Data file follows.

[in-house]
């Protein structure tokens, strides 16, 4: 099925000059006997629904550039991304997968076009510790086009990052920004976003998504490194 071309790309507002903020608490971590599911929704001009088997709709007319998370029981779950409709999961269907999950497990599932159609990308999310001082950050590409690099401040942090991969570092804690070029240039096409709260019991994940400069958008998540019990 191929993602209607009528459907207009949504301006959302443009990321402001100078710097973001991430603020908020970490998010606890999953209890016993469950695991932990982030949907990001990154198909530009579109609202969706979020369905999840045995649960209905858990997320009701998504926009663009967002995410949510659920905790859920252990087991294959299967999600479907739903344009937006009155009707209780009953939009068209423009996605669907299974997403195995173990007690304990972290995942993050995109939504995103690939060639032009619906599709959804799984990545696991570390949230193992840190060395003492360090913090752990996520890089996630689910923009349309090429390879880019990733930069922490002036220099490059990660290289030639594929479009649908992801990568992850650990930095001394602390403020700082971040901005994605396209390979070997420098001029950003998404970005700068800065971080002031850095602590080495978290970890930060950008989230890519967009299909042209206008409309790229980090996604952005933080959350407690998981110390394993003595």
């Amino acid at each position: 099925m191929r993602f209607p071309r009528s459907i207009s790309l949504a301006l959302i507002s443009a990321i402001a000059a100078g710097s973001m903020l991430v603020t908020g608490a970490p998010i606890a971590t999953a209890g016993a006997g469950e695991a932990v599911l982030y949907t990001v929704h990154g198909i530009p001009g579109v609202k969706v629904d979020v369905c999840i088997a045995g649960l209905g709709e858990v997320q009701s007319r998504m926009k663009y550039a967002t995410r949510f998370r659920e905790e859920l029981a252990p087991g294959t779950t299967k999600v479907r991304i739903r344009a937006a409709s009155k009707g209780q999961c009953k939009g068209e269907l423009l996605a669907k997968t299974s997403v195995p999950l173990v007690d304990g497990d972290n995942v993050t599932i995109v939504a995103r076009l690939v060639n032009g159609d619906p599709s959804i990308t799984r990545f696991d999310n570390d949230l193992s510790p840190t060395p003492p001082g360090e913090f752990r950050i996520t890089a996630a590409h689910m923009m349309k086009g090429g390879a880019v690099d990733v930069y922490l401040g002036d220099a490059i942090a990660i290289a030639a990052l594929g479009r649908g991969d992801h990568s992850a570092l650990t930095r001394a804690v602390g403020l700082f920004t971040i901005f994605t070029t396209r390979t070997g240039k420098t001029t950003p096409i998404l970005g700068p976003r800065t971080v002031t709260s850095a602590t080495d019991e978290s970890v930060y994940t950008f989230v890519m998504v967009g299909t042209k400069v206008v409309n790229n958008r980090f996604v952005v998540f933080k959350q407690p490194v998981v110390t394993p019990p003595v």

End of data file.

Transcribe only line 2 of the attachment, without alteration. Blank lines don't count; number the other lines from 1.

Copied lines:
């Protein structure tokens, strides 16, 4: 099925000059006997629904550039991304997968076009510790086009990052920004976003998504490194 071309790309507002903020608490971590599911929704001009088997709709007319998370029981779950409709999961269907999950497990599932159609990308999310001082950050590409690099401040942090991969570092804690070029240039096409709260019991994940400069958008998540019990 191929993602209607009528459907207009949504301006959302443009990321402001100078710097973001991430603020908020970490998010606890999953209890016993469950695991932990982030949907990001990154198909530009579109609202969706979020369905999840045995649960209905858990997320009701998504926009663009967002995410949510659920905790859920252990087991294959299967999600479907739903344009937006009155009707209780009953939009068209423009996605669907299974997403195995173990007690304990972290995942993050995109939504995103690939060639032009619906599709959804799984990545696991570390949230193992840190060395003492360090913090752990996520890089996630689910923009349309090429390879880019990733930069922490002036220099490059990660290289030639594929479009649908992801990568992850650990930095001394602390403020700082971040901005994605396209390979070997420098001029950003998404970005700068800065971080002031850095602590080495978290970890930060950008989230890519967009299909042209206008409309790229980090996604952005933080959350407690998981110390394993003595």